At least half a dozen people are interested in the State Board of Education seat being vacated by Republican Marcia Neal of Grand Junction.
The potential applicants include a former candidate for the 3rd District seat, an anti-Common Core activist from Pueblo, three people with local school board experience and a parochial school principal from Grand Junction.
Neal announced two weeks ago that she’s resigning effective July 31. Her decision was sparked by board dysfunction and personal health issues, she said. (See this story for details on her decision, and this article about reaction.)
Under state law the seat will be filled by a Republican Party vacancy committee. The chosen applicant will have to run for election in November 2016.
Freida Wallison of Snowmass, Pitkin County Republican Party chair, said earlier this week, “We are in the process of setting up the vacancy committee.” She’s set a June 30 deadlines for applications, which consist of biographies and photos.
Applicants have to be registered Republicans who live in the 29-county district, which covers all of the Western Slope from Glenwood Springs west but also includes the San Luis Valley and Pueblo County. No other qualifications are required.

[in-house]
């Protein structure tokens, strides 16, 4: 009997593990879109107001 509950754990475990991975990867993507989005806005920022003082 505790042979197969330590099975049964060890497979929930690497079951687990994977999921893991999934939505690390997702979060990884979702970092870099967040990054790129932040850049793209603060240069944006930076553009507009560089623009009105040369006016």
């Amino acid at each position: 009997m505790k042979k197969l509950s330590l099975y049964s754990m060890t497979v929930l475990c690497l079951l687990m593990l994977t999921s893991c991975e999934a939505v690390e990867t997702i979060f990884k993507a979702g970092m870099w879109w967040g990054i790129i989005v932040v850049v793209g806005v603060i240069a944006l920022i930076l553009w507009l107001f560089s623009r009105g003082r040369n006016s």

“The inquiries we are receiving are by and large from people who have a connection to education,” Wallison said.
The 13-member vacancy committee will include members of various other GOP committees, representatives from Mesa and Pueblo counties and five other members, each representing a group of smaller counties.
Wallison hopes to convene the committee in July for a single meeting to interview candidates and vote. State law requires the winning applicant to be selected by a majority of committee members present and voting.
Chalkbeat Colorado talked with people across the 3rd District, including potential candidates, to develop this list.
Jake Aubert – As principal of Holy Family Catholic School in Grand Junction, Aubert said, “I think I bring a unique perspective.”
He said earlier this week, “I am interested and working toward applying for that position.”